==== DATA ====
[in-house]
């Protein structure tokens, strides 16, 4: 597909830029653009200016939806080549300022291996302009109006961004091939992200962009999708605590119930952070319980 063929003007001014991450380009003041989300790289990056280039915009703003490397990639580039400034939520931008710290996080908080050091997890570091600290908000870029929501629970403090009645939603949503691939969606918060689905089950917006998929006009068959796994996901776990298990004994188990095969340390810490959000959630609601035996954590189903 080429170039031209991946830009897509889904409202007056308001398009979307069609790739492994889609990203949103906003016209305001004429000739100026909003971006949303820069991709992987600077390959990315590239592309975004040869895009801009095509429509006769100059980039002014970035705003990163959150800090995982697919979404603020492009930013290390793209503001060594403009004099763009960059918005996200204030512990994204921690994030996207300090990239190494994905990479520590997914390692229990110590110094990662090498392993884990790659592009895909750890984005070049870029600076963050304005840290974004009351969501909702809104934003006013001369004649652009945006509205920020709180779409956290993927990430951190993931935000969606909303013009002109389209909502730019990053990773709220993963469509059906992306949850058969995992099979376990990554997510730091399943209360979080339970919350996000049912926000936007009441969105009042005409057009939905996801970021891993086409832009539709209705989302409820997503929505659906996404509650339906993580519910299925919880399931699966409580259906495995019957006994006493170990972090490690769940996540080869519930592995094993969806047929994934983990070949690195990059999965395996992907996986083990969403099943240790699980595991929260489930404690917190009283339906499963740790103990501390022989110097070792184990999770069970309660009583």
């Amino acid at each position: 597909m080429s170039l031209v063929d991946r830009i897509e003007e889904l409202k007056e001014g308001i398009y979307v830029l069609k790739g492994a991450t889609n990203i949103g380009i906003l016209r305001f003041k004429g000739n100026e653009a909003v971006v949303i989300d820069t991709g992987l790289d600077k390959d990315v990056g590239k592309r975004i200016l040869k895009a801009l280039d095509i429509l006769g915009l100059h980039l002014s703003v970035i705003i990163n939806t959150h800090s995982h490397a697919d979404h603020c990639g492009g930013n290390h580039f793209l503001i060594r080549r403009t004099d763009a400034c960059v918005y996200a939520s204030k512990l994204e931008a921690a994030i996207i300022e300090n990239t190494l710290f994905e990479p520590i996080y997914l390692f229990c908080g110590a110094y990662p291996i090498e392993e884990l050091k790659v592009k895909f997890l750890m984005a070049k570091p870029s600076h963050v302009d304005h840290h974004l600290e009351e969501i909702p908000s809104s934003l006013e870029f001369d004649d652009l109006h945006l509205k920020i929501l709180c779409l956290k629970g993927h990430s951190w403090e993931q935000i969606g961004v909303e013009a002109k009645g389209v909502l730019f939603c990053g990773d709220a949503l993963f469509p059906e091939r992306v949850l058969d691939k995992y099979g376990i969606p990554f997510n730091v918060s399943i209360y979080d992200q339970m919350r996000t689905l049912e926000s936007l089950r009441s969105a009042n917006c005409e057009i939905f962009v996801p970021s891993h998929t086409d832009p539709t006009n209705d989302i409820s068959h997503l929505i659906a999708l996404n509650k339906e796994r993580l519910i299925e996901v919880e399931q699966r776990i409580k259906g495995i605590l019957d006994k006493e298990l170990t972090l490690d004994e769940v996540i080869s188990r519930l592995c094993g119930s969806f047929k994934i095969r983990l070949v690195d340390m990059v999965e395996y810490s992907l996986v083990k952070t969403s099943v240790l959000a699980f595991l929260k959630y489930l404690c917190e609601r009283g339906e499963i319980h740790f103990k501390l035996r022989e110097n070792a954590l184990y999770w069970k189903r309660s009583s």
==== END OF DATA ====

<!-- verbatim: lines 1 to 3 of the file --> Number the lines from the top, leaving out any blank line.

[in-house]
């Protein structure tokens, strides 16, 4: 597909830029653009200016939806080549300022291996302009109006961004091939992200962009999708605590119930952070319980 063929003007001014991450380009003041989300790289990056280039915009703003490397990639580039400034939520931008710290996080908080050091997890570091600290908000870029929501629970403090009645939603949503691939969606918060689905089950917006998929006009068959796994996901776990298990004994188990095969340390810490959000959630609601035996954590189903 080429170039031209991946830009897509889904409202007056308001398009979307069609790739492994889609990203949103906003016209305001004429000739100026909003971006949303820069991709992987600077390959990315590239592309975004040869895009801009095509429509006769100059980039002014970035705003990163959150800090995982697919979404603020492009930013290390793209503001060594403009004099763009960059918005996200204030512990994204921690994030996207300090990239190494994905990479520590997914390692229990110590110094990662090498392993884990790659592009895909750890984005070049870029600076963050304005840290974004009351969501909702809104934003006013001369004649652009945006509205920020709180779409956290993927990430951190993931935000969606909303013009002109389209909502730019990053990773709220993963469509059906992306949850058969995992099979376990990554997510730091399943209360979080339970919350996000049912926000936007009441969105009042005409057009939905996801970021891993086409832009539709209705989302409820997503929505659906996404509650339906993580519910299925919880399931699966409580259906495995019957006994006493170990972090490690769940996540080869519930592995094993969806047929994934983990070949690195990059999965395996992907996986083990969403099943240790699980595991929260489930404690917190009283339906499963740790103990501390022989110097070792184990999770069970309660009583």
């Amino acid at each position: 597909m080429s170039l031209v063929d991946r830009i897509e003007e889904l409202k007056e001014g308001i398009y979307v830029l069609k790739g492994a991450t889609n990203i949103g380009i906003l016209r305001f003041k004429g000739n100026e653009a909003v971006v949303i989300d820069t991709g992987l790289d600077k390959d990315v990056g590239k592309r975004i200016l040869k895009a801009l280039d095509i429509l006769g915009l100059h980039l002014s703003v970035i705003i990163n939806t959150h800090s995982h490397a697919d979404h603020c990639g492009g930013n290390h580039f793209l503001i060594r080549r403009t004099d763009a400034c960059v918005y996200a939520s204030k512990l994204e931008a921690a994030i996207i300022e300090n990239t190494l710290f994905e990479p520590i996080y997914l390692f229990c908080g110590a110094y990662p291996i090498e392993e884990l050091k790659v592009k895909f997890l750890m984005a070049k570091p870029s600076h963050v302009d304005h840290h974004l600290e009351e969501i909702p908000s809104s934003l006013e870029f001369d004649d652009l109006h945006l509205k920020i929501l709180c779409l956290k629970g993927h990430s951190w403090e993931q935000i969606g961004v909303e013009a002109k009645g389209v909502l730019f939603c990053g990773d709220a949503l993963f469509p059906e091939r992306v949850l058969d691939k995992y099979g376990i969606p990554f997510n730091v918060s399943i209360y979080d992200q339970m919350r996000t689905l049912e926000s936007l089950r009441s969105a009042n917006c005409e057009i939905f962009v996801p970021s891993h998929t086409d832009p539709t006009n209705d989302i409820s068959h997503l929505i659906a999708l996404n509650k339906e796994r993580l519910i299925e996901v919880e399931q699966r776990i409580k259906g495995i605590l019957d006994k006493e298990l170990t972090l490690d004994e769940v996540i080869s188990r519930l592995c094993g119930s969806f047929k994934i095969r983990l070949v690195d340390m990059v999965e395996y810490s992907l996986v083990k952070t969403s099943v240790l959000a699980f595991l929260k959630y489930l404690c917190e609601r009283g339906e499963i319980h740790f103990k501390l035996r022989e110097n070792a954590l184990y999770w069970k189903r309660s009583s």